Maso Runch

A home cooked Ladin meal at Maso Runch

10. Gastronomic delights

I already mentioned the Michelin-starred Slope Food, but Alta Badia’s mountain huts offered up other mouth-watering Tyrolean cuisine. Ever had lobster at 2000 meters? I have (and it was delicious, by the way!). Alta Badia is also known for its Ladin cuisine – ancient recipes handed down through the families. Once considered a poor man’s cuisine because it was made from simple ingredients that could be produced on the farm, it’s now something very special visitors to Alta Badia should try. Arrange a visit to one of the Ladin farmhouses through the tourist office. We promise you won’t be disappointed!

Know Before You Go

  • Alta Badia is easy to reach via Bolzano, Verona, Treviso, Venice, or Innsbruck airports and the South Tyrol train stations Brunico, Bressanone and Bolzano are connected to Alta Badia by a regular local bus service.
  • We recommend staying at Hotel Antines in La Villa. Standard rooms range from €135 – €166 per person per night depending on the season. The hotel offers parking and you can reach the ski lifts on foot from the hotel.
  • Alta Badia ski passes are €41 per day per adult and include 130 kilometers of slopes serviced by 53 lifts in the Corvara, Colfosco, San Cassiano, La Villa and Badia and at the Campolongo, Gardena and Falzarego passes.

UNESCO_Logo-150x150

 

This is a UNESCO World Heritage Site. For more info click here.
You can see all the UNESCO World Heritage Sites we’ve visited here.

 

Disclosure: Our trip to Alta Badia and our Wine Ski Safari were hosted by Alta Badia Tourism in order to bring you this story. As always, all opinions are entirely our own and were in no way influenced by copious amounts of Michelin-starred food, glasses of quality Alto Adige wine, or the best snow in all of Europe for skiing.

Jennifer Dombrowski

Jennifer Dombrowski is a location independent globe trotter who is based in Prata di Pordenone, Italy. She works as a social media and communications strategist and is an award-winning travel writer. She is also a travel correspondent on Traveling on the American Forces Radio Network. Jdomb's Travels was named one of the top travel blogs to watch by the Huffington Post and has been featured by top publications such as CNN, Buzzfeed , and The Telegraph. Her iPhoneograpy has also been featured on publications such as USA Today and Travel + Leisure. Google+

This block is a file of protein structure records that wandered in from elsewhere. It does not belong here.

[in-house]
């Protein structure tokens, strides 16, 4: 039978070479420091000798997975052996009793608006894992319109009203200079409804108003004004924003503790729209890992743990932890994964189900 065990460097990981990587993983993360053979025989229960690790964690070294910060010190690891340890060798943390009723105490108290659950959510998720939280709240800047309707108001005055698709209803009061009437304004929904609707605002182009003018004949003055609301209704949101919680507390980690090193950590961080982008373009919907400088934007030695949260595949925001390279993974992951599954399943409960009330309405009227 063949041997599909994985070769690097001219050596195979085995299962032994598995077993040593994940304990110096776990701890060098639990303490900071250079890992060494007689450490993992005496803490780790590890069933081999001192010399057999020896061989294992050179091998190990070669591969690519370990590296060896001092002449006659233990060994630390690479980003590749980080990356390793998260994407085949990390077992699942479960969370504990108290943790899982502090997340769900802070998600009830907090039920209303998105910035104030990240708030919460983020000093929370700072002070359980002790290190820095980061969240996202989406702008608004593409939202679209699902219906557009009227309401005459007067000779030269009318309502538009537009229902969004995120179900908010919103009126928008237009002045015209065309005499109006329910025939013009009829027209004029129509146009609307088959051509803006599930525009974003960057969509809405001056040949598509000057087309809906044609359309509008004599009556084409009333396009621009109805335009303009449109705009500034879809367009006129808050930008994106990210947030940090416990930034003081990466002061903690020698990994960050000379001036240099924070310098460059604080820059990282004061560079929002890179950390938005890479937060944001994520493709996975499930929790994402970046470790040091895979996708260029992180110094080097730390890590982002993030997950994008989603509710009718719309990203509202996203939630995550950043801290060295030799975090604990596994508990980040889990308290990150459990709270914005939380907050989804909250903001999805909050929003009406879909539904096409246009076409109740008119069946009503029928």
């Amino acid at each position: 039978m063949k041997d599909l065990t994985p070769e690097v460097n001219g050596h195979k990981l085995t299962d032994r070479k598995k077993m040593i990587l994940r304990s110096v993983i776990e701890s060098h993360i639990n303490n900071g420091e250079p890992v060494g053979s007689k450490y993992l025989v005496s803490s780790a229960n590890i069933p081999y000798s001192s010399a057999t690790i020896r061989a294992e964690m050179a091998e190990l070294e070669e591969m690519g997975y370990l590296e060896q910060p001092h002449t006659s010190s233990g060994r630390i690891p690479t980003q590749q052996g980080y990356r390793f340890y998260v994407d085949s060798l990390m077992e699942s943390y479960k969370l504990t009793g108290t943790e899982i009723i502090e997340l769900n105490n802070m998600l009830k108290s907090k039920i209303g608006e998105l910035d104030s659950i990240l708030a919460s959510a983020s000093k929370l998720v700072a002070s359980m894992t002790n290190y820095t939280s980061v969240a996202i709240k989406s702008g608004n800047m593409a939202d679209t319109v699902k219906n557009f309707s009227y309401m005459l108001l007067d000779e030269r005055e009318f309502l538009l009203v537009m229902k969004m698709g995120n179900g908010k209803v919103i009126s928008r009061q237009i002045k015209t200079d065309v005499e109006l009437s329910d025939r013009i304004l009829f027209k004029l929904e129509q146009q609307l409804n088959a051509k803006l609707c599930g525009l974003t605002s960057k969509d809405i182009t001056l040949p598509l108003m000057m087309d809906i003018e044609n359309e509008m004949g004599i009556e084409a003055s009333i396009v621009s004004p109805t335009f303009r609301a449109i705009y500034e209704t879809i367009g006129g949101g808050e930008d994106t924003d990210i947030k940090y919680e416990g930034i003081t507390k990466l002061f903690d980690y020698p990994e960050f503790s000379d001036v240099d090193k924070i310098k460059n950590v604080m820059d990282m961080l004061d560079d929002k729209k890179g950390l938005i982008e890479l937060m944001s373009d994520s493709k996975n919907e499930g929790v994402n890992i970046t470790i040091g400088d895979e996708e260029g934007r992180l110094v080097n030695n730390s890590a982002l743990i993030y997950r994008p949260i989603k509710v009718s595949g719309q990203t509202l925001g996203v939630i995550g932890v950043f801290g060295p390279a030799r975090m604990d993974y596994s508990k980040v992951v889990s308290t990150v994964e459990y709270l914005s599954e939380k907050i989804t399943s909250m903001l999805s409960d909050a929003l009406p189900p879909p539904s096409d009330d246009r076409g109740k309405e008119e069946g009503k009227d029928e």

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10 comments

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  1. Angela Travels

    I love hearing about other ski destinations around the world. Since I am new to skiing, I have lots to learn. Looks like great terrain and variety! Sign me up for the wine ski safari!

    [Reply]

    Jennifer Dombrowski Reply:

    Angela, Tim says that Alta Badia is a perfect ski destination to learn too. I definitely want to take some snowboarding lessons next season. I can’t ski because the ski boots aggravate a foot injury I have, so I think snowboarding is the solution.

    [Reply]

  2. Leah

    Well, consider this place added to the list of European places I need to ski. Love the wine tasting!

    [Reply]

    Jennifer Dombrowski Reply:

    You would love Alta Badia Leah! Bonus, Alta Badia is only about 2.5 hours from my house.

    [Reply]

  3. Christy

    Omg.. those Croissants look amazing! I could definitely get on board with this.

    [Reply]

    Jennifer Reply:

    They were SO good, Christy! My favorite was the cheese topped with speck on the far right. The chef is a two Michelin-starred chef and he has a restaurant in Alta Badia. I’m dying to go back and dine at his restaurant.

    [Reply]

  4. Ming

    I don’t snowboard or ski and I’m not even a big fan of snow but you got me with the croissants with fillings! And definitely worth a visit to check off another UNESCO site. We follow each other on Twitter and I’m glad I finally had a chance to stop by. Great posts!

    [Reply]

    Jennifer Dombrowski Reply:

    Thanks for stopping by Ming! Those croissants were seriously amazing. I probably shouldn’t tell you that a delicious lobster spaghetti followed. Yummy! And it was so warm, I was snowshoeing in short sleeves.

    [Reply]

  5. Ben Leigh

    Mind Blowing of Alta Badia rock ski holidays.. I am a supporter of ski, but now it change me to up in arms to go for ski every day of my weekend. . Chance will take along to Alta Badia rock . !! :)

    [Reply]

  6. Alex

    wao!! its looking like a dreams. Great work you have done i wish to come here.I had a visit last year at Ski Magic and they provide all the comforts to our family and including us.

    [Reply]